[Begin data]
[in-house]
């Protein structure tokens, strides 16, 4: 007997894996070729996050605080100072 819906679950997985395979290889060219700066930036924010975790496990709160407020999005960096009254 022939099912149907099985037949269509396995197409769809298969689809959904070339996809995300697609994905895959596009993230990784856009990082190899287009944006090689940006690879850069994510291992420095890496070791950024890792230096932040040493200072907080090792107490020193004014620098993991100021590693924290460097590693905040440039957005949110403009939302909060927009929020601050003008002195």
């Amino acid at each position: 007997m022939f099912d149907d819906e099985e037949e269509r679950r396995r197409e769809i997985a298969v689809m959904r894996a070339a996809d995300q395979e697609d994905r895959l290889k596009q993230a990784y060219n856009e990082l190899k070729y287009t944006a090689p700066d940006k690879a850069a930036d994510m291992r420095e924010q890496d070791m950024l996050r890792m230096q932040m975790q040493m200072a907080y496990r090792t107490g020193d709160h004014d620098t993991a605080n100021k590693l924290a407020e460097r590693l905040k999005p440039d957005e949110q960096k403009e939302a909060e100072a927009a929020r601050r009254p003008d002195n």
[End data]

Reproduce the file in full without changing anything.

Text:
[in-house]
């Protein structure tokens, strides 16, 4: 007997894996070729996050605080100072 819906679950997985395979290889060219700066930036924010975790496990709160407020999005960096009254 022939099912149907099985037949269509396995197409769809298969689809959904070339996809995300697609994905895959596009993230990784856009990082190899287009944006090689940006690879850069994510291992420095890496070791950024890792230096932040040493200072907080090792107490020193004014620098993991100021590693924290460097590693905040440039957005949110403009939302909060927009929020601050003008002195």
């Amino acid at each position: 007997m022939f099912d149907d819906e099985e037949e269509r679950r396995r197409e769809i997985a298969v689809m959904r894996a070339a996809d995300q395979e697609d994905r895959l290889k596009q993230a990784y060219n856009e990082l190899k070729y287009t944006a090689p700066d940006k690879a850069a930036d994510m291992r420095e924010q890496d070791m950024l996050r890792m230096q932040m975790q040493m200072a907080y496990r090792t107490g020193d709160h004014d620098t993991a605080n100021k590693l924290a407020e460097r590693l905040k999005p440039d957005e949110q960096k403009e939302a909060e100072a927009a929020r601050r009254p003008d002195n």